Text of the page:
Apocalypse Now Redux

on August 03, 2001 by Ed Scheid
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The sheer ambition and audacity of Francis Ford Coppola's "Apocalypse Now Redux" dominated the 2001 Cannes Film Festival. Coppola added 53 minutes of footage to his film on the Vietnam War that had received Cannes' top prize, the Palme d'Or, in 1979. After well-publicized accounts of shooting delays in the Philippines and cost overruns, Coppola had edited the original film to a conventional length and a format that he hoped would attract an audience. "Apocalypse Now" was both critically acclaimed and a financial success.

Rather than inserting cut footage, "Apocalypse Now" was re-edited from the original raw footage by Walter Murch, one of the original editors. Vittorio Storaro, the original cinematographer, chose a dye transfer format in which the primary colors are on separate pieces of film and then combined--a method that gives the new "Apocalypse" rich, saturated color images

The revised "Apocalypse" adds to the stature of a genuine classic that remains a unique cinematic exploration of the insanity of war and the deceit that accompanies it. The script by Coppola and John Milius is based on Joseph Conrad's "Heart of Darkness," updated to the Vietnam War. Throughout, Coppola has staged stunning and often hallucinatory scenes that reflect both the craziness and the nightmare of America's Vietnam involvement.

Alone in his hotel room, Captain Willard (Martin Sheen) is deeply depressed, collapsing with raw, exposed pain. Willard is later assigned by his superiors (including Harrison Ford) to "terminate" the renegade Colonel Kurtz, who is leading a group of tribesmen in a remote jungle compound.

Willard journeys upriver on a patrol boat with a crew comprised of Chief (Albert Hall), Chef (Frederic Forrest), Lance (Sam Bottoms) and Clean (a 14-year-old Laurence Fishburne), whose characters and their journey are more fully developed thanks to the added footage.

Robert Duvall gives a brief but indelible performance as Lt. Col. Kilgore, who loves both surfing and the smell of napalm. Kilgore's helicopter bombing raid to the music of Wagner's "The Ride of the Valkyries" remains spectacular, a memorable combination of image, sound and editing.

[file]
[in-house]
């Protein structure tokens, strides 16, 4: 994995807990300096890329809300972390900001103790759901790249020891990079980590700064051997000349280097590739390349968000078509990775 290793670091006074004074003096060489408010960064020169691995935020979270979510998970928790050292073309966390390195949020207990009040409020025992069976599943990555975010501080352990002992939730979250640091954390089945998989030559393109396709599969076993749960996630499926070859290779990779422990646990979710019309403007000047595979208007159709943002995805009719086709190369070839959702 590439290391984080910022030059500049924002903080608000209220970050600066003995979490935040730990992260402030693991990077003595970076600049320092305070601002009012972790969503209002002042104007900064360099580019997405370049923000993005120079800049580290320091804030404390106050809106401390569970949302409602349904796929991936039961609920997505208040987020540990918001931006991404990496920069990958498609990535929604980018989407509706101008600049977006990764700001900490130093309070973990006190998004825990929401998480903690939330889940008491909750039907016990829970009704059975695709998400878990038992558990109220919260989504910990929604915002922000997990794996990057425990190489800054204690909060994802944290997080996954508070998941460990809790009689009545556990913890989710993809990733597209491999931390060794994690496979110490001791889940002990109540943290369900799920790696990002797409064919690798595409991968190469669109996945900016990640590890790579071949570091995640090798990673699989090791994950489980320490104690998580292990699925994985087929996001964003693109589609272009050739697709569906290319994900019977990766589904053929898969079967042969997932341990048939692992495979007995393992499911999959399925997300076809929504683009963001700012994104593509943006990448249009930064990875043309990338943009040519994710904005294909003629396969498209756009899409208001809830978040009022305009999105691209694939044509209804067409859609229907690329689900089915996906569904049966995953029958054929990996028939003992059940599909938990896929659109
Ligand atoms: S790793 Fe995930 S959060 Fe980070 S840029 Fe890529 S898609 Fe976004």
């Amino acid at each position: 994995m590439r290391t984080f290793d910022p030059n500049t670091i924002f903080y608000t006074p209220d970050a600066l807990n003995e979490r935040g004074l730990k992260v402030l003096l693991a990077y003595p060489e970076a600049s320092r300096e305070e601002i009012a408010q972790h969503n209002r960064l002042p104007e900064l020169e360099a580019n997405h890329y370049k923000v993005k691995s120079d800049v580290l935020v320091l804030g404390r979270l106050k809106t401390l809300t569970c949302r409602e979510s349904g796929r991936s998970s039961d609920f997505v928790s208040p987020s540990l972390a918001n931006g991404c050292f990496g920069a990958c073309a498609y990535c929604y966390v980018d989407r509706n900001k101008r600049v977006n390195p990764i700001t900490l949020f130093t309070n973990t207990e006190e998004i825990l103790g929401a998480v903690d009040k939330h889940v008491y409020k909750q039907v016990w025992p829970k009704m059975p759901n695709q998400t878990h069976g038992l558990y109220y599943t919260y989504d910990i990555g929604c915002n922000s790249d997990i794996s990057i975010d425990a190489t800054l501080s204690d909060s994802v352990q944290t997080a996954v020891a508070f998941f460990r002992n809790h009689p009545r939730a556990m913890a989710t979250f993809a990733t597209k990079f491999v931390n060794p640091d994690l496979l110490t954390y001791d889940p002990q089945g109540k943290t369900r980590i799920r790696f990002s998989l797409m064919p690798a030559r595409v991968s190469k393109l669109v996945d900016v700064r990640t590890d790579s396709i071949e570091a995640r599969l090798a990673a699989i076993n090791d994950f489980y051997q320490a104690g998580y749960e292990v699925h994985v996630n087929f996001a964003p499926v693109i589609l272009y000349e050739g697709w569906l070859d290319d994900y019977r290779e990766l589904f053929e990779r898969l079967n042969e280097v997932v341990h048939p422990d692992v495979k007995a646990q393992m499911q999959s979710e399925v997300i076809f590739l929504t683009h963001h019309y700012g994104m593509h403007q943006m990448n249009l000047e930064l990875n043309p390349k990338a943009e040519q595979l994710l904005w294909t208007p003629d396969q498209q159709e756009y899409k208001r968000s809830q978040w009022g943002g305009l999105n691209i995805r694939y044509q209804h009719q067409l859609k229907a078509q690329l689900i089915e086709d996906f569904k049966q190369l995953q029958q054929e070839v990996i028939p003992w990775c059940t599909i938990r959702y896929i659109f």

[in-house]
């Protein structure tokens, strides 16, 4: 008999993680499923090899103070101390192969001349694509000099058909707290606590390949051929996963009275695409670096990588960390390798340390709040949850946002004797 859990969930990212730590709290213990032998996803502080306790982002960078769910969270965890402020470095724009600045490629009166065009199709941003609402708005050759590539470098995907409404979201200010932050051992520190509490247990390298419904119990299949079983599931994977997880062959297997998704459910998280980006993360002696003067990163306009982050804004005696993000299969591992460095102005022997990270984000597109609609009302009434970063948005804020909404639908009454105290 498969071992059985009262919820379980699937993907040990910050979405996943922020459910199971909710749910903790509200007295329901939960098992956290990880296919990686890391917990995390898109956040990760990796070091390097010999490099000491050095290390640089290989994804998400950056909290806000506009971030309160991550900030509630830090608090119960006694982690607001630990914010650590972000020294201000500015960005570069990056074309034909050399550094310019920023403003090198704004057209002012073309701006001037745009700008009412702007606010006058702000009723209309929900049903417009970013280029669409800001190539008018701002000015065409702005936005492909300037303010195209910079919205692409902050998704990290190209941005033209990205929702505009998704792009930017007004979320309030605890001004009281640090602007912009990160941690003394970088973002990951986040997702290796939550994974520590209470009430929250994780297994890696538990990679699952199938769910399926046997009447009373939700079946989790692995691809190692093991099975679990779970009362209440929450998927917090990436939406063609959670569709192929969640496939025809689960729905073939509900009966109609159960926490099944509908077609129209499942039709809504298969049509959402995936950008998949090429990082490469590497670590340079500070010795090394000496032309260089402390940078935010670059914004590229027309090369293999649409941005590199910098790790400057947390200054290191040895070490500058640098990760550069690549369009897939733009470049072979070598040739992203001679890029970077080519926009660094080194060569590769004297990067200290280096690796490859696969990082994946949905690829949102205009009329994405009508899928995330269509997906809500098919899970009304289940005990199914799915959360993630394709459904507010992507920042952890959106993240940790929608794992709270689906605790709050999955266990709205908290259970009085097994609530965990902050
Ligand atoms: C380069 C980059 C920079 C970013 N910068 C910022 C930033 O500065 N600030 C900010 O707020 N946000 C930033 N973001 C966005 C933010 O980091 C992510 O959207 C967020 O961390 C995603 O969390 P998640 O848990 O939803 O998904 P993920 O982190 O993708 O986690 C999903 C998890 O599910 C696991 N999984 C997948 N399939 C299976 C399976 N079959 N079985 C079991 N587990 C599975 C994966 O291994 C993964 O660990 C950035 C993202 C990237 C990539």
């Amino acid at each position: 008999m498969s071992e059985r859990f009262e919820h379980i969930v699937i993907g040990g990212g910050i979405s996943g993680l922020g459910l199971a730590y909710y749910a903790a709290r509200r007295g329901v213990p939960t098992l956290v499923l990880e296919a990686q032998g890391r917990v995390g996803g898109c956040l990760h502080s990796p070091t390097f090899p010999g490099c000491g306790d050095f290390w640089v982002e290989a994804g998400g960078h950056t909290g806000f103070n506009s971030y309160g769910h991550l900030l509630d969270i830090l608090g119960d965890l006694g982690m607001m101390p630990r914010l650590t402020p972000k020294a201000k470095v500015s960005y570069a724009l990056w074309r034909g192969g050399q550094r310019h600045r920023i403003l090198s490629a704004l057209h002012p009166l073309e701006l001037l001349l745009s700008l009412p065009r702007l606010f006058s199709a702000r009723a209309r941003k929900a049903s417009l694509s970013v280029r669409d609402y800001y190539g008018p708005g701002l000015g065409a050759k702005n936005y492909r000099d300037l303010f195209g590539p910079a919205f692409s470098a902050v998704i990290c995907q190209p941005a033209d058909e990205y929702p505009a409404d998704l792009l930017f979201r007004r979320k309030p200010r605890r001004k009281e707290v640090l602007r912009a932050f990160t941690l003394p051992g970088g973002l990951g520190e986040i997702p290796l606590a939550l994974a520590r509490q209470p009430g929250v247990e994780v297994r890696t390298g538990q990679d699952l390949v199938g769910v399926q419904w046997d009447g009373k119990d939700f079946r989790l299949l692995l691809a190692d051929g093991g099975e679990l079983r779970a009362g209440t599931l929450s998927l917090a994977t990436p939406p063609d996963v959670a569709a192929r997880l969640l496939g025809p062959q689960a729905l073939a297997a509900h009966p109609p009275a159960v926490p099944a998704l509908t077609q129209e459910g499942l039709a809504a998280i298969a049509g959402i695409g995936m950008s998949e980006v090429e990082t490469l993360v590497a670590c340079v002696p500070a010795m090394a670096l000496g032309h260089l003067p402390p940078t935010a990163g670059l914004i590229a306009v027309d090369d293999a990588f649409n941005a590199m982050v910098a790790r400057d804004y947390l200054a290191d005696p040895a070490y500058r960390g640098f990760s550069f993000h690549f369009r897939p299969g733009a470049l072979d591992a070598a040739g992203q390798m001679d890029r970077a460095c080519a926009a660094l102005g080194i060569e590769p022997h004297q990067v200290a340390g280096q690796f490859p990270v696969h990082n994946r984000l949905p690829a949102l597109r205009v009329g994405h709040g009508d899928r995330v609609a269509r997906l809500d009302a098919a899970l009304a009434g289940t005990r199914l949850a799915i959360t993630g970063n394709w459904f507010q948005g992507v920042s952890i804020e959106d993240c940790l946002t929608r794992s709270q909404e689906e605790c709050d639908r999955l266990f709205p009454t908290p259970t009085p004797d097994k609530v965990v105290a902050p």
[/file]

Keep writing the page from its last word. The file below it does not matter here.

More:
The new footage includes two extended sequences that were not in the original. After Willard learns that the visiting Playboy Playmates' helicopter has run out of fuel in a remote area, he trades some of his own fuel in exchange for sexual favors from the beautiful models, who are viewed as another commodity to be exploited.

A stop at a French plantation put America's Vietnam involvement into historical perspective. At the plantation Willard shares a tender romantic interlude with a French widow (Aurore Clement), unlike anything on the journey before or after.

The eventual encounter with Colonel Kurtz (Marlon Brando) remains anticlimactic. The scenes with Brando are stilted and often heavy-handed. To disguise Brando's excessive weight gain, Brando was shot in shadows and with a body double. But with almost an hour of new footage (with one brief new scene with Kurtz), the Brando scenes have less importance and less total effect.

The new editing also clarifies "Apocalypse's" conclusion. Starring Marlon Brando, Robert Duvall, Martin Sheen and Frederic Forrest. Narrated by Michael Herr. Directed by Francis Ford Coppola. Written by John Milius and Francis Ford Coppola. Produced by Francis Ford Coppola and Kim Aubry. A Miramax release. Drama. Running time: 203 min

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